A UK industry and government supported research project aims to develop a new approach for cleaning up soils contaminated with metal and organic pollutants by combining electrokinetic and microbiological techniques.
Land tainted with a mix of organic and metal substances is estimated to make up to 50% of contaminated sites worldwide.
However the presence of metals in these soils severely inhibits the organisms used in the biodegradation of organics in soil. Usual methods capable of dealing with these soils, such as site excavation, soil incineration, landfill disposal and soil washing with chemical agents, are seen as increasingly environmentally unsound, time consuming or costly.
The new technique works by applying a low voltage direct current to the soil, encouraging ionic movement. This movement frees the metals allowing them to migrate with water from the soil and forces them to concentrate near strategically placed electrodes in the soil.
The movement reduces metal toxicity so the heterotrophic bacteria which biodegrade carbon based molecules can be stimulated and introduced into the soil. Specialised acid producing bacteria are also introduced to speed up the process of metal removal from the soil.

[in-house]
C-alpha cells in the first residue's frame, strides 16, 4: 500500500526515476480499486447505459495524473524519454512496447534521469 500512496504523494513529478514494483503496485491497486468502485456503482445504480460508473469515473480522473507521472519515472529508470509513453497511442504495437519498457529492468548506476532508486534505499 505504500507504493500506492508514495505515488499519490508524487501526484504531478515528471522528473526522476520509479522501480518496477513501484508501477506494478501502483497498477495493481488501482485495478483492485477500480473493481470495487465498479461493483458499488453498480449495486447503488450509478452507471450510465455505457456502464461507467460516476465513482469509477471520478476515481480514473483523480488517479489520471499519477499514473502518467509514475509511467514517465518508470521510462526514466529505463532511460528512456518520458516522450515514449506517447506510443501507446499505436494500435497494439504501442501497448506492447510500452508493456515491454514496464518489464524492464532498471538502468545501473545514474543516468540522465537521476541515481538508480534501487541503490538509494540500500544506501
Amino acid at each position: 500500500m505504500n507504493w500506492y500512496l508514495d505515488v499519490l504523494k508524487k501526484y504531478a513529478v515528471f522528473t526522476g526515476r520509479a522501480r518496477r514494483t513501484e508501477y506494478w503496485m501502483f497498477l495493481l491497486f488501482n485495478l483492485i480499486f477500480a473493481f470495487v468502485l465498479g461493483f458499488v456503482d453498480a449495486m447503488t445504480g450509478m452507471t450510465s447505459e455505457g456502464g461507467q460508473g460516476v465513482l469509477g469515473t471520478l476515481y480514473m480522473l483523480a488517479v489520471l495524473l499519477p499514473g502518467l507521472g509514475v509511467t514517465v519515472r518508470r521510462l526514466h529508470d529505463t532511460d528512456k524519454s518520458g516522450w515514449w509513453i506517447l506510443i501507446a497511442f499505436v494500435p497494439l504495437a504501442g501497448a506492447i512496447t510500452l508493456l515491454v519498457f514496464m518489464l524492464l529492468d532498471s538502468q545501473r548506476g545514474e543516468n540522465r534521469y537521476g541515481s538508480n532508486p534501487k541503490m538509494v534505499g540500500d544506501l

Metal rich water, which is collected at the electrodes, is then free to be pumped out and microbiologically precipitated so that clean water can be reintroduced into the now decontaminated soil.
The project aims to develop a cost effective and rapid method for soil remediation. It is being undertaken with the support of a Department of Trade and Industry LINK programme, biotechnology company IBS Viridian, EA Technology and the Oxford Centre for Environmental Biotechnology (University of Oxford and Institute of Virology and Environmental Microbiology).